Data for RAM dumping is used for directly dumping the RAM memory via the telephone. The first byte is the ADDRESS of the first data location and then the total number of bytes to be dumped follows. A total of 10 RAM locations can be downloaded for each download format 1700. This feature allows a remote site to access to the RAM contents.

The checksum byte is the exclusive OR (XOR) of all the data bytes and is also 9 bits long. Data will not be accepted if the check sum is incorrect.

FIG. 12 is a schematic of a portion of custom programmer 1100, the telephone set 1550 or an universal remote controller according to this invention. The portion shown in FIG. 12 includes a microcomputer 1800, IR transmitter 1802, a keypad 1804 and an interface 1806 through which downloaded information can be passed to RAM 1830. As shown in FIG. 12 the interface 1806 can be coupled directly to a telephone line 1820, as is the case for telephone set 1550 or via the telephone 1822 and the telephone earpiece 1824 through microphone 1808, which corresponds to microphone 1162 of custom programmer 1100. Another path for downloading information to the interface is via audio player 1826 and speaker 1828 and microphone 1808. For example, a user may obtain a tape which can be played on the audio player. The tape has recorded audio which is in the same format as the downloaded information via the telephone 1822. When the downloaded information is received by the interface then the information is stored in RAM 1830 via databus 1801 and address bus 1803. The databus 1801 and the address bus 1803 are coupled to the microcomputer 1800, ROM 1850, and RAM 1830.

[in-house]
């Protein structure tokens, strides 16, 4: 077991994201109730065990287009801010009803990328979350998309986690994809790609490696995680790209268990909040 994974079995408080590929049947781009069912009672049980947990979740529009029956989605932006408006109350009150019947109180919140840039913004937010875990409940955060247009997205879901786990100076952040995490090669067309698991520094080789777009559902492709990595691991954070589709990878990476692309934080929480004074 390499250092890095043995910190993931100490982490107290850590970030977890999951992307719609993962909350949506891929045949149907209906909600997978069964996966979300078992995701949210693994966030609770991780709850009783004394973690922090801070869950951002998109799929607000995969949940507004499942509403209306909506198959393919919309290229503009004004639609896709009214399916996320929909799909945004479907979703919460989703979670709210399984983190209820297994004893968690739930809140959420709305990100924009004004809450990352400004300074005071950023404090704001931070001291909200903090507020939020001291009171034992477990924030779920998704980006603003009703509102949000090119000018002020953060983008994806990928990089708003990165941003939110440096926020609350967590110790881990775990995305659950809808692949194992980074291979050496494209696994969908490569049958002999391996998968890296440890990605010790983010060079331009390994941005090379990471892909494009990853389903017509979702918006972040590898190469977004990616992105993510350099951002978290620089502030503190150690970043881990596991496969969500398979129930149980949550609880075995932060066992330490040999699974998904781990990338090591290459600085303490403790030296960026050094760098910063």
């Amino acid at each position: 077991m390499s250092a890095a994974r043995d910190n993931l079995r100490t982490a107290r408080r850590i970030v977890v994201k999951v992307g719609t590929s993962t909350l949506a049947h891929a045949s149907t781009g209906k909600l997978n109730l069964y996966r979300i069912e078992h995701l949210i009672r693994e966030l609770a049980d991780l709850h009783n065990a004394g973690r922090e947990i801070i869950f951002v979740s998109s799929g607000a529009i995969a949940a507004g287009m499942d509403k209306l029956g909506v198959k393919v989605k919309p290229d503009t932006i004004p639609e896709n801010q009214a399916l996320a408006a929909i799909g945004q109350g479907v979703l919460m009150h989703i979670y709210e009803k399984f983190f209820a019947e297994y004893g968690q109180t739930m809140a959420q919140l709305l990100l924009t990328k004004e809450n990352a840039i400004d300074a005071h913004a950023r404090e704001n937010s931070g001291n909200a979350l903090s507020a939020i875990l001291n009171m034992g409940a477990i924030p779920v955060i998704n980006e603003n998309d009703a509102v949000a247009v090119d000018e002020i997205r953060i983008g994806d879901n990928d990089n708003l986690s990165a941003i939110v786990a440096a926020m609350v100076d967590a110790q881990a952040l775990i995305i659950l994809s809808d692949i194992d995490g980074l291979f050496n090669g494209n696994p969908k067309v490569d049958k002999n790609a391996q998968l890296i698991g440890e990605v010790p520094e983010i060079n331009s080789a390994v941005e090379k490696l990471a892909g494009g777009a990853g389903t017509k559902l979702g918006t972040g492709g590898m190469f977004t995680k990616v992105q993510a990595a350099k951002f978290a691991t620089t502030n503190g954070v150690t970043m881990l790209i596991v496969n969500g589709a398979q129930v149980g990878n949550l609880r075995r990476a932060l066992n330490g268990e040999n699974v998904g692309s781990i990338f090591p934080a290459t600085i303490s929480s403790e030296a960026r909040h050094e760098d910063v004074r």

In the implementation of FIG. 12, device protocols and key data are stored in ROM 1850. Also stored in ROM 1850 are a set of pattern fragments and a set of formats. Illustrated in FIG. 12 are device 1 protocol 1852, device 2 protocol 1854 and device N protocol 1855. Also illustrated in FIG. 12 are device 1 key data 1870, device 2 key data 1872 and device N key data 1873. The pattern fragments are shown as the set E1 to EN (1880) and the formats are shown as the set A1 to AM (1890). Each protocol consists of a pattern fragment pointer, a format pointer, a zero timing, a one timing and a carrier frequency. The key data consists of data that is transmitted to an appliance or device when a key on the remote controller is pressed.

The ROM 1850 can also store X wait pattern 1893, Y wait pattern 1894, Header 1895 and Ending 1896.

As described above in the download format descriptions, pointers to the protocol and key data can be downloaded. The pointers to the protocol and key data are stored in RAM 1830 as indicated by VCR pointer 1832 and cable pointer 1834. The pointer 1832 is a mapping between a device model number and a pointer to the protocol/key data. This allows the microcomputer 1800 to access the protocol and key data for a particular device such as a VCR. The protocol and key data are used to generate codes that are transmitted to control an appliance or device.

As described above, the device protocol contain a pattern fragment pointer and a format pointer, such as pattern pointer 1856 and format pointer 1858 shown in FIG. 12. These pointers point to a particular pattern fragment in the set of pattern fragments 1880 and a particular format in the set of formats 1890.